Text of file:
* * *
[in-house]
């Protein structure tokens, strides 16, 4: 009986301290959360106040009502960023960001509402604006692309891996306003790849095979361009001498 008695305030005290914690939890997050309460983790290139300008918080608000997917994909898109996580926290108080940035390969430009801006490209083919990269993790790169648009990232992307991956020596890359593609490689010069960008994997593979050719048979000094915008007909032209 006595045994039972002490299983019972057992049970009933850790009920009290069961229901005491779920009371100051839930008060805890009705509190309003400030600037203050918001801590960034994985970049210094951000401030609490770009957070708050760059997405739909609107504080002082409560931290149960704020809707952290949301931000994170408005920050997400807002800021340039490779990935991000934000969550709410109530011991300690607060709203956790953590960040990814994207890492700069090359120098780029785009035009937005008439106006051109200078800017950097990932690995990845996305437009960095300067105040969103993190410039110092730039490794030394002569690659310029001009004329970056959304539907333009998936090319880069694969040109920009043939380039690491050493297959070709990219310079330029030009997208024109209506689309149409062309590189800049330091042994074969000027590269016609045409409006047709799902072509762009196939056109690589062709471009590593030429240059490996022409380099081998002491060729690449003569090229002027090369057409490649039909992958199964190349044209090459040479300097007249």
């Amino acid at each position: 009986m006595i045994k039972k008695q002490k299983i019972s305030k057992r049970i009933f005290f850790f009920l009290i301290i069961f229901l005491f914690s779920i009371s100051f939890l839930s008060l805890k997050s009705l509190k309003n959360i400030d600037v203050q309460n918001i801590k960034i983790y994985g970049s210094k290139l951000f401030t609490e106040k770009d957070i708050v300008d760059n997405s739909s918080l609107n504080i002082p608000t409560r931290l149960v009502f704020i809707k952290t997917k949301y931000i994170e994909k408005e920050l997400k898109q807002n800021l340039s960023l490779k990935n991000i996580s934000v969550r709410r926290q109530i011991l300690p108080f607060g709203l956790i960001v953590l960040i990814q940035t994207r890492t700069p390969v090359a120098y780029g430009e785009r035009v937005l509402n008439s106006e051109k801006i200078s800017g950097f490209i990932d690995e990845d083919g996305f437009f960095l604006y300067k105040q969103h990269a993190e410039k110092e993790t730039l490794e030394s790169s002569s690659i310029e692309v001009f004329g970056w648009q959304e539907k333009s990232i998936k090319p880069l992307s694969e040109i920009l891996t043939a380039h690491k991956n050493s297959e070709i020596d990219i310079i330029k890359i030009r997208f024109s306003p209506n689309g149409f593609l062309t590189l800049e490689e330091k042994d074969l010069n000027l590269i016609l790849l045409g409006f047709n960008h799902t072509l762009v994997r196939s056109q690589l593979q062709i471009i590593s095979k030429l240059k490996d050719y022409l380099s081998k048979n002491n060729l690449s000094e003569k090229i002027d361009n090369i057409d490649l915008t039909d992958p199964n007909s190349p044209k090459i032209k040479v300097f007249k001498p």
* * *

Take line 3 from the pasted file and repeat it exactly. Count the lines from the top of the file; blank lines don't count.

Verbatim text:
């Amino acid at each position: 009986m006595i045994k039972k008695q002490k299983i019972s305030k057992r049970i009933f005290f850790f009920l009290i301290i069961f229901l005491f914690s779920i009371s100051f939890l839930s008060l805890k997050s009705l509190k309003n959360i400030d600037v203050q309460n918001i801590k960034i983790y994985g970049s210094k290139l951000f401030t609490e106040k770009d957070i708050v300008d760059n997405s739909s918080l609107n504080i002082p608000t409560r931290l149960v009502f704020i809707k952290t997917k949301y931000i994170e994909k408005e920050l997400k898109q807002n800021l340039s960023l490779k990935n991000i996580s934000v969550r709410r926290q109530i011991l300690p108080f607060g709203l956790i960001v953590l960040i990814q940035t994207r890492t700069p390969v090359a120098y780029g430009e785009r035009v937005l509402n008439s106006e051109k801006i200078s800017g950097f490209i990932d690995e990845d083919g996305f437009f960095l604006y300067k105040q969103h990269a993190e410039k110092e993790t730039l490794e030394s790169s002569s690659i310029e692309v001009f004329g970056w648009q959304e539907k333009s990232i998936k090319p880069l992307s694969e040109i920009l891996t043939a380039h690491k991956n050493s297959e070709i020596d990219i310079i330029k890359i030009r997208f024109s306003p209506n689309g149409f593609l062309t590189l800049e490689e330091k042994d074969l010069n000027l590269i016609l790849l045409g409006f047709n960008h799902t072509l762009v994997r196939s056109q690589l593979q062709i471009i590593s095979k030429l240059k490996d050719y022409l380099s081998k048979n002491n060729l690449s000094e003569k090229i002027d361009n090369i057409d490649l915008t039909d992958p199964n007909s190349p044209k090459i032209k040479v300097f007249k001498p």